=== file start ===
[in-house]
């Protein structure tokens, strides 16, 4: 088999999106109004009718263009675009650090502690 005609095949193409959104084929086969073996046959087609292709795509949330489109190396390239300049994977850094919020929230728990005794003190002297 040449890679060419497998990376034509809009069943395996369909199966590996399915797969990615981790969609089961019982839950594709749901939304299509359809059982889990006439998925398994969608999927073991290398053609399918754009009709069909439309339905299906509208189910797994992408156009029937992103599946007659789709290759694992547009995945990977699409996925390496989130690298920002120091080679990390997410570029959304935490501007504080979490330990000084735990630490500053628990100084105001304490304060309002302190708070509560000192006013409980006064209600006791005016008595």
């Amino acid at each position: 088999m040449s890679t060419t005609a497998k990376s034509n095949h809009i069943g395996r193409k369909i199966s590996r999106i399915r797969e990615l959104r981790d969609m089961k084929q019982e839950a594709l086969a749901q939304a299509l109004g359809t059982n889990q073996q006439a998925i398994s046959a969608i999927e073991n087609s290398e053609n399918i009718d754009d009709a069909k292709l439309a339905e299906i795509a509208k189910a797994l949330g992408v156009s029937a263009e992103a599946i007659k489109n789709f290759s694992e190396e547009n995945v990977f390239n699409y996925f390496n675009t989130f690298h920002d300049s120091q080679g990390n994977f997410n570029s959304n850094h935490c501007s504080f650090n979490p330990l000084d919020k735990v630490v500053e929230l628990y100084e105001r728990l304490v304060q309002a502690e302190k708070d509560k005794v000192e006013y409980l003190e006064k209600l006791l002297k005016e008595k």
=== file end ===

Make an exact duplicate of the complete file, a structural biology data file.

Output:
[in-house]
């Protein structure tokens, strides 16, 4: 088999999106109004009718263009675009650090502690 005609095949193409959104084929086969073996046959087609292709795509949330489109190396390239300049994977850094919020929230728990005794003190002297 040449890679060419497998990376034509809009069943395996369909199966590996399915797969990615981790969609089961019982839950594709749901939304299509359809059982889990006439998925398994969608999927073991290398053609399918754009009709069909439309339905299906509208189910797994992408156009029937992103599946007659789709290759694992547009995945990977699409996925390496989130690298920002120091080679990390997410570029959304935490501007504080979490330990000084735990630490500053628990100084105001304490304060309002302190708070509560000192006013409980006064209600006791005016008595």
């Amino acid at each position: 088999m040449s890679t060419t005609a497998k990376s034509n095949h809009i069943g395996r193409k369909i199966s590996r999106i399915r797969e990615l959104r981790d969609m089961k084929q019982e839950a594709l086969a749901q939304a299509l109004g359809t059982n889990q073996q006439a998925i398994s046959a969608i999927e073991n087609s290398e053609n399918i009718d754009d009709a069909k292709l439309a339905e299906i795509a509208k189910a797994l949330g992408v156009s029937a263009e992103a599946i007659k489109n789709f290759s694992e190396e547009n995945v990977f390239n699409y996925f390496n675009t989130f690298h920002d300049s120091q080679g990390n994977f997410n570029s959304n850094h935490c501007s504080f650090n979490p330990l000084d919020k735990v630490v500053e929230l628990y100084e105001r728990l304490v304060q309002a502690e302190k708070d509560k005794v000192e006013y409980l003190e006064k209600l006791l002297k005016e008595k």